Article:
A steam turbine that drives a generator is usually only about 30% efficient. Based on the Brayton-cycle system, developed by George Brayton more than 100 years ago, an air or steam system heats the air or water in a confined space and then releases the compressed air or steam to turn a turbine generator.
The Brayton-cycle is the same principle used in a jet engine, which burns fuel to run a turbine and then shoots the compressed air out the back to thrust a plane forward. It’s a common system.
Sandia National Laboratories has developed a turbine system that could substantially improve energy efficiency in small modular nuclear reactors. The Lab is already seeking an industry partner to market the technology.
Gary Rochau, manager of the advanced nuclear concepts group at Sandia’s Nuclear Energy and Fuel Cycle Technologies Center said the new turbine system uses carbon dioxide in a closed-loop variety of the Brayton-cycle turbine to crank up electric conversion from heat.
Rochau explains the Sandia design closes the system so the carbon dioxide circles back for reheating and recompression in a continuous closed loop. Its not a new idea, but using “supercritical carbon dioxide” is, and that’s what adds efficiency. Supercritical CO2 is the point where heated and compressed carbon dioxide reaches an unusually dense state, between a gas and liquid. In that state, the released CO2 converts a lot more heat to electricity than air or steam turbines.
An enthused Rochau said, “It works great for energy conversion to get a much higher level [of electricity] from an energy heat source. A supercritical CO2 Brayton-cycle system can reach 50% conversion efficiency.”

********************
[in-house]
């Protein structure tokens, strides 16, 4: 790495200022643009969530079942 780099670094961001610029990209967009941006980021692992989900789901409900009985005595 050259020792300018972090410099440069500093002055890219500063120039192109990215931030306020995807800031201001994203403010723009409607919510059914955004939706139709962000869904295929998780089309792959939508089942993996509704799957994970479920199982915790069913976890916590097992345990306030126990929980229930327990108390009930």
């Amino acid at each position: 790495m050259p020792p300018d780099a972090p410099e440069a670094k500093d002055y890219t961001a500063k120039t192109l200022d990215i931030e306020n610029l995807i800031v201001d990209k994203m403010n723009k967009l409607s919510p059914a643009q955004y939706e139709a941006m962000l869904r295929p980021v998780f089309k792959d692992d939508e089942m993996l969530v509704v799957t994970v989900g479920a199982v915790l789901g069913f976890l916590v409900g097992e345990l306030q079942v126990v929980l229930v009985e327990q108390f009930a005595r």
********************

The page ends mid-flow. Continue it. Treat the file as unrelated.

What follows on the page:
The system is also much less expensive to build because it’s very compact. Because of its size, it wouldn’t pair up in large power plants like coal-fired generators. But it’s well suited for tiny plants, such as small modular nuclear reactors (SMR).
SMRs are the newest generation of nuclear reactors and should be an alternative to today’s mega plants, which produce 1,500 megawatts or more of electricity and cost up to $10 billion to build. The SMR prototypes range from as low as 10 or 20 MW to 300 MW.
Jeff Hamel, program manager at the Electric Power Research Institute notes at that size, nuclear could become an option for the first time to small- and medium-sized power companies.
The National Labs are already deep into the SMR effort. Los Alamos National Laboratory has licensed technology to Gen4 Energy Inc. (formerly Hyperion Power Generation Inc.), to build a 25 MW mini-reactor. Gen4 has a cooperative research and development agreement with LANL to help build its first prototype. Plus Gen4 has a memorandum of understanding with the Savannah River National Laboratory to put its first demonstration pilot plant at the Savannah River site.
The U.S. Department of Energy announced a few months back it would provide $452 million for a cost-share program to help develop SMRs. The Federal funds would help SMR developers work toward licensing from the Nuclear Regulatory Commission. It’s a classic case of government working at cross-purposes at taxpayer expense.
Rochau is upbeat because the Sandia turbine technology is applicable to SMRs. There are also nondisclosure agreements signed, but no cash yet.
Generation plants are a big investment. Demand alone doesn’t get new plants built. There are regulations from local to Federal, fuel cost considerations, capital return matters and an avalanche of other considerations to be reconciled before an energy supplier can sign on.
But SMRs offer an intense, low cost and low fuel cost solution to a much larger group of smaller utilities. Sandia’s new generator offers something quite useful, going from 100% power to 166% power. Two thirds more ability to earn revenue has quite an effect.